This year, Astrobites will be liveblogging AAS. In order to avoid inundating our readers’ RSS feeds, we’ll be updating this post with short paragraphs about the talks we’ve heard and posters we’ve seen. So keep checking back throughout Tuesday morning! If you missed them, here are the Monday morning sessions and the Monday afternoon sessions.
11:00 am – Poster Session
I stopped by the CARMA (Combined Array for Research in Millimeter-wave Astronomy) booth, and spent some time talking with the other grad students and professors using observations with this telescope. The majority of my research right now deals with CARMA observations of molecular gas in star forming regions. I recommend, if you use data from a certain facility, spend some time at the relevant poster or booth, and make connections with others who use that facility. It’s useful to discuss methods and techniques, as well as new instrument development. For example, I met a graduate student who combines observations using interferometry and single dish data, exactly the technique that has been challenging me recently. Also, always be inquiring what will come next at the facilities you use — is a new instrument being deployed, or the instrument you used previously being updated so that you can make your observations that much better? Or, even better, think of what you need from the telescopes and instruments in order to do your science, and talk with others about how to develop the tools you need.
10:00-11:30am – Session 210. Education, Outreach and Citizen Science
Some great talks about various EPO projects! I didn’t catch all of them, but the ones in the middle discussed various aspects of a citizen science project called Citizen Sky, a project by the American Association of Variable Star Observers (AAVSO) that has enlisted people to make observations about the variable star epsilon Aurigae. This project was somewhat unique in the world of citizen science because the goal was not just to obtain information on epsilon Aurigae, but also to direct the citizen scientists through a three-year process of data collection, data analysis, and eventual writing up and publishing of the science. Ryan Wyatt gave a talk on the making of the trailer advertising this project, which has been shown in planetaria to drum up interest. Aaron Price discussed how the attitudes of the participants in Citizen Sky changed after a year’s involvement (upshot: they exhibited a positive change in their science-news-gathering habits in life, and became less confident about their own science knowledge — not because they felt they became stupider, but due to increased awareness of how much they don’t know! Sound familiar?) Tim Slater then presented some results from a study of the astronomy knowledge of amateur astronomers, arriving at the unsurprising conclusion that amateur astronomers typically have an extremely high knowledge of astronomy even without formal academic training. He argued this can present an intimidating barrier for citizen scientists joining projects (such as Citizen Sky) run by amateur astronomers, due to the large knowledge gap between the organizers and the participants.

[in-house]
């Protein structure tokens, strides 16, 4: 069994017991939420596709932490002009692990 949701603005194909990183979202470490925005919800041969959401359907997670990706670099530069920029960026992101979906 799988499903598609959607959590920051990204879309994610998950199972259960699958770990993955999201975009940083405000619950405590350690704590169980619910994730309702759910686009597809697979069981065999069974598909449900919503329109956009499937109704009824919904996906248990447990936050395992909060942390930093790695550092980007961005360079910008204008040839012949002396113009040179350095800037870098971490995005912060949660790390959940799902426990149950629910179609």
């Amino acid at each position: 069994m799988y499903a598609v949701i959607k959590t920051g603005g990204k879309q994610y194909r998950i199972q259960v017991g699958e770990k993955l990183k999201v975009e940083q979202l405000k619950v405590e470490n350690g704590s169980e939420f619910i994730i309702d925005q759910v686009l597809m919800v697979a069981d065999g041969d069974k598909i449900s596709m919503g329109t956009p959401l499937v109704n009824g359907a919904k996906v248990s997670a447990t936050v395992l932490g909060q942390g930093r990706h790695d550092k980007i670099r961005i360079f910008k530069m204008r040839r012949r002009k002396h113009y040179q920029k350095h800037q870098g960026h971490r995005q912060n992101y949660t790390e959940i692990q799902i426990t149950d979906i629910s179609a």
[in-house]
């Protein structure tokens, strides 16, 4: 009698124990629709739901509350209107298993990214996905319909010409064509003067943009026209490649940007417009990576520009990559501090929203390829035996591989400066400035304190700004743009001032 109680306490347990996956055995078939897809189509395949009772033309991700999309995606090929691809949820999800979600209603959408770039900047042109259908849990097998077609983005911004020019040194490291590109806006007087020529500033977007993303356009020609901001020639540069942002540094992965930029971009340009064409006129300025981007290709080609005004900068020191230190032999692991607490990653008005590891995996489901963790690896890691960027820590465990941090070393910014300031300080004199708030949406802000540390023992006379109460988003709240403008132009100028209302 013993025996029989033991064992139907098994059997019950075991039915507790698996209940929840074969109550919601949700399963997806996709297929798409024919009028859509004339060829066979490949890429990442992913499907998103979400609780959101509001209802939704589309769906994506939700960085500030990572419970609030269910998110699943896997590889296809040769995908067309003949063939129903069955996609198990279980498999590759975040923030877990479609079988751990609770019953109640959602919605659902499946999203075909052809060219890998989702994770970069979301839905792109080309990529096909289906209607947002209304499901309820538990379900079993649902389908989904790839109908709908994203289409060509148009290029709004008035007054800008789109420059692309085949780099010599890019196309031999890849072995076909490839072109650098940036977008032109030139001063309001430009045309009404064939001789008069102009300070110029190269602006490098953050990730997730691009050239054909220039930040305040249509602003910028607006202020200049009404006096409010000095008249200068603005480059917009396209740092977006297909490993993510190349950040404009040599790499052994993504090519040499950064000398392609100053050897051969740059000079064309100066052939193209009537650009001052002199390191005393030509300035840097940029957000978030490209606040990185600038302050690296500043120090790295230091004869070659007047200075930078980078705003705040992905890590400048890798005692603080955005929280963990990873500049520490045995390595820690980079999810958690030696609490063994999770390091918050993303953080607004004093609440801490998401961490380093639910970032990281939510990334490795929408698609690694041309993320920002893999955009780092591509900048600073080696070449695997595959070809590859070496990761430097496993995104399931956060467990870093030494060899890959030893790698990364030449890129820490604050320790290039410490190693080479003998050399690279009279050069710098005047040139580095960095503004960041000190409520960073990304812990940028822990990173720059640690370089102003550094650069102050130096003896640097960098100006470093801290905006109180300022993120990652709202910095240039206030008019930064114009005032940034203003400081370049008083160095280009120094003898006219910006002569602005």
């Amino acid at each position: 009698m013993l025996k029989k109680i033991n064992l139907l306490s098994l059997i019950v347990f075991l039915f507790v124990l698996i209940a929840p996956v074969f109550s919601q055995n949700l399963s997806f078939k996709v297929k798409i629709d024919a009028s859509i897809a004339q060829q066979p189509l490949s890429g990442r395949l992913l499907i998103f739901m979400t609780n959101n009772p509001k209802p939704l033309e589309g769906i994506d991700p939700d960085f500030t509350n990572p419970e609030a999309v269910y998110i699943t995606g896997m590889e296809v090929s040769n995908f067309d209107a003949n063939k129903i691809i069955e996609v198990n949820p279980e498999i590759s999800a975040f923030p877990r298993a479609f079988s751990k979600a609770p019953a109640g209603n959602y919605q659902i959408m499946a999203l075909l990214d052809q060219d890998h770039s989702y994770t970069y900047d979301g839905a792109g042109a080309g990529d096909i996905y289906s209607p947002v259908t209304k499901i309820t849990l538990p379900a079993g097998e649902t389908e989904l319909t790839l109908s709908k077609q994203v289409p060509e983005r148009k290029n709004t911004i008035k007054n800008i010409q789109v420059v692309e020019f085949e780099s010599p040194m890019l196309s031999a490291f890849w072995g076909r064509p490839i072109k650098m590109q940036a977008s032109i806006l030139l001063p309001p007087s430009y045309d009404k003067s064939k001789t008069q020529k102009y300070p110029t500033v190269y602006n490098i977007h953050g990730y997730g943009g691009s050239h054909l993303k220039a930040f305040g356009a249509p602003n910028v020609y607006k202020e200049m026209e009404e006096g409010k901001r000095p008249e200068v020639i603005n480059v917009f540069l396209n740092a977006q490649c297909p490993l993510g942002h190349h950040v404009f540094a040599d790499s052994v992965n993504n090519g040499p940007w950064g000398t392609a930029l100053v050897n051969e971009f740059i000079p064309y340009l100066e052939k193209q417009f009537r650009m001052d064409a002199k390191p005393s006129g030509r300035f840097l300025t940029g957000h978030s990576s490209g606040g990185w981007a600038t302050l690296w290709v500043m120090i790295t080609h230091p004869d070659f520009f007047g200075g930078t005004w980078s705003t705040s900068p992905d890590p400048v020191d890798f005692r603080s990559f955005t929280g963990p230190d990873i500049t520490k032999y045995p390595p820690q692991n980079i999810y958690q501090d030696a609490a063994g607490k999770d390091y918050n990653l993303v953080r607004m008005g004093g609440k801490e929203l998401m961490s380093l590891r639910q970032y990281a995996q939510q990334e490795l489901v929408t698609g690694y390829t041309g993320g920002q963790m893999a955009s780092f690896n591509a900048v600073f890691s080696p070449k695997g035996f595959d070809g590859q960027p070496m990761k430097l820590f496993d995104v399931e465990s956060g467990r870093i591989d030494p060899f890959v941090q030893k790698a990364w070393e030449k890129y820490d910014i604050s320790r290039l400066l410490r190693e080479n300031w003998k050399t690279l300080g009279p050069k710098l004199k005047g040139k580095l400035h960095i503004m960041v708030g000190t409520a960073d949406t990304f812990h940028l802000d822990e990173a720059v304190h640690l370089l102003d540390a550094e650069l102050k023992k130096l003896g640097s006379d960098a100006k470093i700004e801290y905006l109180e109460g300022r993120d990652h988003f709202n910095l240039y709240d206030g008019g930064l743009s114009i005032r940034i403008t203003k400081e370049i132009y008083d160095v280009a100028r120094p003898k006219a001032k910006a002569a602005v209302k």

10:00 am – Session 212. Cosmic Microwave Background
This session included three talks by students in their final year of their PhD, which at the AAS merits a 15 minute talk + 5 minutes for questions, rather than the typical 5+5 minutes. Raul Monsalve (Univ of Miami), Immanuel Buder (Univ of Chicago), Sigurd Naess (Oslo Univ) teamed up for a total of an hour to present the calibration and data analysis for the QUIET experiment. The goal of QUIET is to measure the polarization of the CMB, observing at 94 GHz with a telescope in the Atacama Desert. The signal is small, so calibration is key, and this collaboration is setting new limits with the experiment. Look for more results to come from QUIET as these students finish their dissertations this year.
8:30am – HEAD Rossi Prize: Science with the Fermi LAT – Peter Michelson and Bill Atwood
This years’ HEAD Rossi Prize was awarded to Dr. Peter Michelson (Stanford University), Dr. Bill Atwood (UCSC) and the Fermi LAT collaboration. Dr. Atwood gave a talk titled The Fermi LAT: Optimizing and then Re-Optimizing the Science Return, in which he discussed the science that went into building the LAT — in particular the design decisions made for the detectors that have enabled flexibility beyond the initially planned mission. Dr. Michelson gave a talk titled “The Fermi Large Area Telescope at 3.5 Years: A Summary of What Has Been Learned About the High-Energy Sky,” a broad overview of the mission so far. The Fermi Large Area Telescope (LAT) is a high-energy gamma-ray telescope that covers the energy range of 20 MeV to >300 GeV. Dr. Michelson discussed some of the key discoveries of the LAT since Fermi’s launch in 2008, including the detection of 116 pulsating gamma-ray sources, the discovery of the flaring Crab Nebula, and extensive gamma-ray burst detections — some with higher energies than have ever before been observed. Goals for the future include identifying the >500 currently-unidentified sources that Fermi LAT has detected, and determining the origin of the LAT-observed isotropic gamma-ray background radiation.